Nov 23, 2007

Конокрадство! (On prejudice)

"Some customs and attitudes differ from ours, and it is possible to offend someone unintentionally. You will also sometimes be offended by the behavior or comments of Russians. Be aware, that prejudices that exist in America (against blacks, against gays and lesbians, against asians, against Jews, etc.) are common in Russian culture, and are spoken of much more openly."
-Our program orientation packet


Is everybody ready? Let's play "Pick that Problem-Minority!"


Question 1: Last weekend at the dacha, I was drinking a glass of Kompot (translation: Aguas de Frutas) , and asked an unnamed person where the grapes came from. This unnamed person, busy cleaning dishes and possibly hard of hearing, misheard me. See in Russian, the word for "grapes," as it turns out, sounds a lot like the word for "horse-thief." It's true, look it up. Anyway, the unnamed person quickly dropped what she was doing to give me a little lesson in culture. She stared me right in the eye, waved a finger and said "Horse-theft! And you know who commits it more often than not?

A member of which of the following ethnic groups is most likely to "walk onto your kolkhoz (collective farm) and take your horse?"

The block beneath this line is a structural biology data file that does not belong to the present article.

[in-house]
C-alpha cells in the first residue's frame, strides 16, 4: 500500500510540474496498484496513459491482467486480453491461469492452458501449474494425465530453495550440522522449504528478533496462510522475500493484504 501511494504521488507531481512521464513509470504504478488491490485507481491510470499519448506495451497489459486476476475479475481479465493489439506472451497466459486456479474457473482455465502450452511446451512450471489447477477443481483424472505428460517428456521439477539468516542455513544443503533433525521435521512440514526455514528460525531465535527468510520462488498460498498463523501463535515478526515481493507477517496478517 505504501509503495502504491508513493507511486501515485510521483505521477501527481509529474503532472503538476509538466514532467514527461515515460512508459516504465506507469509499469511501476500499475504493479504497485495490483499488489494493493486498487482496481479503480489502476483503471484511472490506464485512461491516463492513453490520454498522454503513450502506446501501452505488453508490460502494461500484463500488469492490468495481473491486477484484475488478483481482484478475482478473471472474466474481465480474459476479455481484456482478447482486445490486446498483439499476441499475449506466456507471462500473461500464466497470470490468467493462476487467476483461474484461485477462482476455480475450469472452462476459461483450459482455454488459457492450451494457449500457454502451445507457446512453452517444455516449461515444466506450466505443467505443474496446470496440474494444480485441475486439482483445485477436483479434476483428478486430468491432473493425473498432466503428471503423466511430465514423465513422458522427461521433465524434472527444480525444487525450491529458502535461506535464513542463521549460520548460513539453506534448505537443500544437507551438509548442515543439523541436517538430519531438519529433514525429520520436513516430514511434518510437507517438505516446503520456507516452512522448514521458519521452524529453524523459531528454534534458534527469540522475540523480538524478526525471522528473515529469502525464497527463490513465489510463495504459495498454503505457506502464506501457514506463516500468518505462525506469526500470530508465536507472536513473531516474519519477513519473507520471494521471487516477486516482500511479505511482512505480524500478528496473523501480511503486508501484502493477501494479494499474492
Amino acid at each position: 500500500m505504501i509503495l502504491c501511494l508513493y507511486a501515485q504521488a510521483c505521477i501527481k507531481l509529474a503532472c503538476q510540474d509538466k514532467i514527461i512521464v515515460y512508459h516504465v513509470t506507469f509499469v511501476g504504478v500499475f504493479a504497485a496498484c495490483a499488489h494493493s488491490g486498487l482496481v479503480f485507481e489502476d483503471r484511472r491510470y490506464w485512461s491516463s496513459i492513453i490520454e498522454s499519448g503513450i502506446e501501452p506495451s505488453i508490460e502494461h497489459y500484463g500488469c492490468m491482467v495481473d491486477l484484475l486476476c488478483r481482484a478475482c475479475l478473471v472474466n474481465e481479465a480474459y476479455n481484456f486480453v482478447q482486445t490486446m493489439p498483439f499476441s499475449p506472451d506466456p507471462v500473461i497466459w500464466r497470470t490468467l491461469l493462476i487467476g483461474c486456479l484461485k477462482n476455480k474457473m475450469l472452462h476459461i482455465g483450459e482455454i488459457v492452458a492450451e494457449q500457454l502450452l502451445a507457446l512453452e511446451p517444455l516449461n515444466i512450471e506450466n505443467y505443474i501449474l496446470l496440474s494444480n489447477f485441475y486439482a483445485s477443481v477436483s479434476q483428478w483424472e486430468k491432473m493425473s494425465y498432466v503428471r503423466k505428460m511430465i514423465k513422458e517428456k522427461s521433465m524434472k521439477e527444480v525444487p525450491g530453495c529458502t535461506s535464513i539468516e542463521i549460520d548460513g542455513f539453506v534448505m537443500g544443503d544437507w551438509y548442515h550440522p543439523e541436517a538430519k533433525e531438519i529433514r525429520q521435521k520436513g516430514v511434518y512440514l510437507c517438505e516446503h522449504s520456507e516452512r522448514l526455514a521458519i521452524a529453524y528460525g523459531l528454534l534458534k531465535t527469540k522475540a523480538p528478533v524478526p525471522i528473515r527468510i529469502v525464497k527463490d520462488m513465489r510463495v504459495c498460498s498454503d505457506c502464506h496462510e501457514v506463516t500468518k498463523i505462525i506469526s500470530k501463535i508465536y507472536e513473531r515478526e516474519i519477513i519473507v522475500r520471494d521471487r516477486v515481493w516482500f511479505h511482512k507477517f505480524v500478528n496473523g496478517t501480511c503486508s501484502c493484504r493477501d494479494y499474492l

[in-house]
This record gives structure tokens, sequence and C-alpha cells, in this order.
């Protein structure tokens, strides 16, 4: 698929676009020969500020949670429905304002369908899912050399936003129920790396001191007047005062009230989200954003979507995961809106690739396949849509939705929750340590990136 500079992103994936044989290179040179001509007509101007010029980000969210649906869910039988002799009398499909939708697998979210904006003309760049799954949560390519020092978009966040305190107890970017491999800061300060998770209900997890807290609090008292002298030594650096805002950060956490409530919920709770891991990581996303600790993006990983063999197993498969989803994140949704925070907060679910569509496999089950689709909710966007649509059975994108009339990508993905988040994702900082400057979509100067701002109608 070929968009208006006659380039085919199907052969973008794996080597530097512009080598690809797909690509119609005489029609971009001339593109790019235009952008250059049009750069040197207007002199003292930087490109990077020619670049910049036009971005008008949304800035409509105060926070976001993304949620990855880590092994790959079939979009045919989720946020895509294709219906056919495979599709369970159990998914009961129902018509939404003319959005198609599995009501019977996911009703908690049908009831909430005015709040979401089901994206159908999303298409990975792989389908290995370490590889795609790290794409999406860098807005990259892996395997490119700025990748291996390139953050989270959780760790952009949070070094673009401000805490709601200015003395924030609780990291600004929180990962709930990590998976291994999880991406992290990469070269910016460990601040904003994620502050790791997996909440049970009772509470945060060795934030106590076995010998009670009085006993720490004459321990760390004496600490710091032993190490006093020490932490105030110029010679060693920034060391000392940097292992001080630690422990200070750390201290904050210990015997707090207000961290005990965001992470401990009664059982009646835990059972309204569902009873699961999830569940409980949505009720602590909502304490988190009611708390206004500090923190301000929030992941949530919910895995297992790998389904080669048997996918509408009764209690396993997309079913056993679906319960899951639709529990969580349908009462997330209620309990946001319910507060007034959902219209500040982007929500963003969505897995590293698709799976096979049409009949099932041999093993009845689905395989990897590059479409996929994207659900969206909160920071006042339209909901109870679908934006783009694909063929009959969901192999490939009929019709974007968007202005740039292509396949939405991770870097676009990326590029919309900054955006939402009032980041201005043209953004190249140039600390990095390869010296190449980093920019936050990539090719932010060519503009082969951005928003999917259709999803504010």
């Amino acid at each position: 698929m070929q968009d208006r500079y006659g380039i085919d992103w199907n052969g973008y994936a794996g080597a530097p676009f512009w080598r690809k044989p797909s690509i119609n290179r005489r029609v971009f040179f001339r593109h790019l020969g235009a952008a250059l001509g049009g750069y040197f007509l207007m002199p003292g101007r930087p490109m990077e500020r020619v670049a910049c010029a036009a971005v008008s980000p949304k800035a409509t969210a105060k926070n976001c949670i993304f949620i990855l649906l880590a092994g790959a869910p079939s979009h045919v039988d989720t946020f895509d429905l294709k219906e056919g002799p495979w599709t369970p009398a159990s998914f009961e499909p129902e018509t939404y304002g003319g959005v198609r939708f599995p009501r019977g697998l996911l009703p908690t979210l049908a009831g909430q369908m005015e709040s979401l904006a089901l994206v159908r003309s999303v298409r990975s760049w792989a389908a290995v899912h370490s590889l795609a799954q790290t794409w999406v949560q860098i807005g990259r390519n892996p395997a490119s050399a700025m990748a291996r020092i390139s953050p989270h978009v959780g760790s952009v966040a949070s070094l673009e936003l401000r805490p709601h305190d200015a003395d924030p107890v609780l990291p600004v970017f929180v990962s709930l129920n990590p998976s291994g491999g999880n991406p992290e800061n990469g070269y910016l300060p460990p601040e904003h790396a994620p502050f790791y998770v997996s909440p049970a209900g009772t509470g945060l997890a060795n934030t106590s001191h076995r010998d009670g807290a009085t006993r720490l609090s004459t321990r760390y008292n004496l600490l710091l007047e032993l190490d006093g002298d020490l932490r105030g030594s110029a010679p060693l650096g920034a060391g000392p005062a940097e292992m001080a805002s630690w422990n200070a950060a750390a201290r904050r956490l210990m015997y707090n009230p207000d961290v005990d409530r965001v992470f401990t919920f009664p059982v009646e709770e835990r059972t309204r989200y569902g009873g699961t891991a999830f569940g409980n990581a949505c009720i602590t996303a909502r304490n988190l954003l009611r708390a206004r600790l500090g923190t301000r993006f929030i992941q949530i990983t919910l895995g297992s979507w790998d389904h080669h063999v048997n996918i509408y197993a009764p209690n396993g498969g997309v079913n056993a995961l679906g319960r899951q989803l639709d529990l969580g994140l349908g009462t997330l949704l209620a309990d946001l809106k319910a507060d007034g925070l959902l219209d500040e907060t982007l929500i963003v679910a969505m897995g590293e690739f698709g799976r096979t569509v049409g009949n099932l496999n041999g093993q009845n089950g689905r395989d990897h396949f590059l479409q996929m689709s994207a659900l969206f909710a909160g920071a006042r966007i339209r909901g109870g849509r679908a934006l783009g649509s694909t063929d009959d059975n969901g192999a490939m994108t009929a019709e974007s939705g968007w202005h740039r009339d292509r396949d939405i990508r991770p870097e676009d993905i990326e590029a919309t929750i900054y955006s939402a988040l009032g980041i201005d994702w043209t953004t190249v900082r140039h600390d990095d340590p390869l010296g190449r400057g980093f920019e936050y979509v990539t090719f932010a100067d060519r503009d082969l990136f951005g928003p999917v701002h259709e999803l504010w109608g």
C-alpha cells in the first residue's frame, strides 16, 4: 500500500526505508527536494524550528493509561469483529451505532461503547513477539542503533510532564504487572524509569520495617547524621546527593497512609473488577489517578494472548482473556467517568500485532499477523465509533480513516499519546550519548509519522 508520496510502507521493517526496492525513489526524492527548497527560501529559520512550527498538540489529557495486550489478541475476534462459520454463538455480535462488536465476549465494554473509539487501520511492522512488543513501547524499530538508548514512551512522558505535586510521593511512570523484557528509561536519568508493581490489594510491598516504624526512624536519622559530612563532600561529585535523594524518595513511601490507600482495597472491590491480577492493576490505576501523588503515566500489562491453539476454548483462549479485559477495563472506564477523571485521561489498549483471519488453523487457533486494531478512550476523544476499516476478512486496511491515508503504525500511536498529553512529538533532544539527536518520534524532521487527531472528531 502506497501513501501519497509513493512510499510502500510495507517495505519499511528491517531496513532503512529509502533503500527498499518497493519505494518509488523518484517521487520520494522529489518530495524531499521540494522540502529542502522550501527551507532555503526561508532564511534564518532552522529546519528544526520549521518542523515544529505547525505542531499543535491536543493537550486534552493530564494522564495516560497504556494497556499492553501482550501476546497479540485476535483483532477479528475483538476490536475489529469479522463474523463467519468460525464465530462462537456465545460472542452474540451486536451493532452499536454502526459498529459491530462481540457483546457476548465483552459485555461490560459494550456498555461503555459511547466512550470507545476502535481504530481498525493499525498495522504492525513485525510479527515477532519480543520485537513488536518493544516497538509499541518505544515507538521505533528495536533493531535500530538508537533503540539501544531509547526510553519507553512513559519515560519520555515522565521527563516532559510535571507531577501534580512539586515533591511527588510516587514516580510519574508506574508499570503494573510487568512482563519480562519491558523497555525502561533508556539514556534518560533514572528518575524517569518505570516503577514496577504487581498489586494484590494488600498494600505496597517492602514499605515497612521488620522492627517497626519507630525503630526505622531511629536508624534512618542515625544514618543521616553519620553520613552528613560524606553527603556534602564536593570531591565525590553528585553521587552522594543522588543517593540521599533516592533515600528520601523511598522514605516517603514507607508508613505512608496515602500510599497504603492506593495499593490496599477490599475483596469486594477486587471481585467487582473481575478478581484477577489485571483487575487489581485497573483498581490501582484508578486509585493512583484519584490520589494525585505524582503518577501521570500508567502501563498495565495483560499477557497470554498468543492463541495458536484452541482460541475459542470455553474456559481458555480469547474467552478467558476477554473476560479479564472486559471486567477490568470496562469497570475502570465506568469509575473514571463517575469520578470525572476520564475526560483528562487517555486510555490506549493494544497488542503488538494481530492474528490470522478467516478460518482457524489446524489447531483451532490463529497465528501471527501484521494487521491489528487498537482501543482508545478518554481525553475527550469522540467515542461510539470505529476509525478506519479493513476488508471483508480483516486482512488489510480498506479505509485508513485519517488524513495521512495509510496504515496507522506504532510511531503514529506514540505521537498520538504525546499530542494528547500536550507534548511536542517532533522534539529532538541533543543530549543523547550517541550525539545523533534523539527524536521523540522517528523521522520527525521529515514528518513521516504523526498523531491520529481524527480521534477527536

A) Jews
B) Cossacks
C) Chechens
D) Gypsies
E) Uzbeks

no looking ahead now!
















Answer: D) Gypsies. As our expert explained, "Gypsies can't live without horses. Take cows, too, even if you tie them up." And then she demonstrated with a washcloth, how to tie the horses legs together, and then tie it to a post, so that they can't be so easily stolen.

Question 2: A few weeks ago at the dacha, an unnamed person asked me to help support a bunch of metal bars, while an Uzbek neighbor welded them together. But I was under strict orders not to say anything of substance to the Uzbek. See, Uzbeks have " particularly long tongues," as the saying goes here. And the unnamed person didn't want my terrible secret to leak out... that I'm not from these parts. Better to say that I am from a neighboring republic, and not from Europe or America.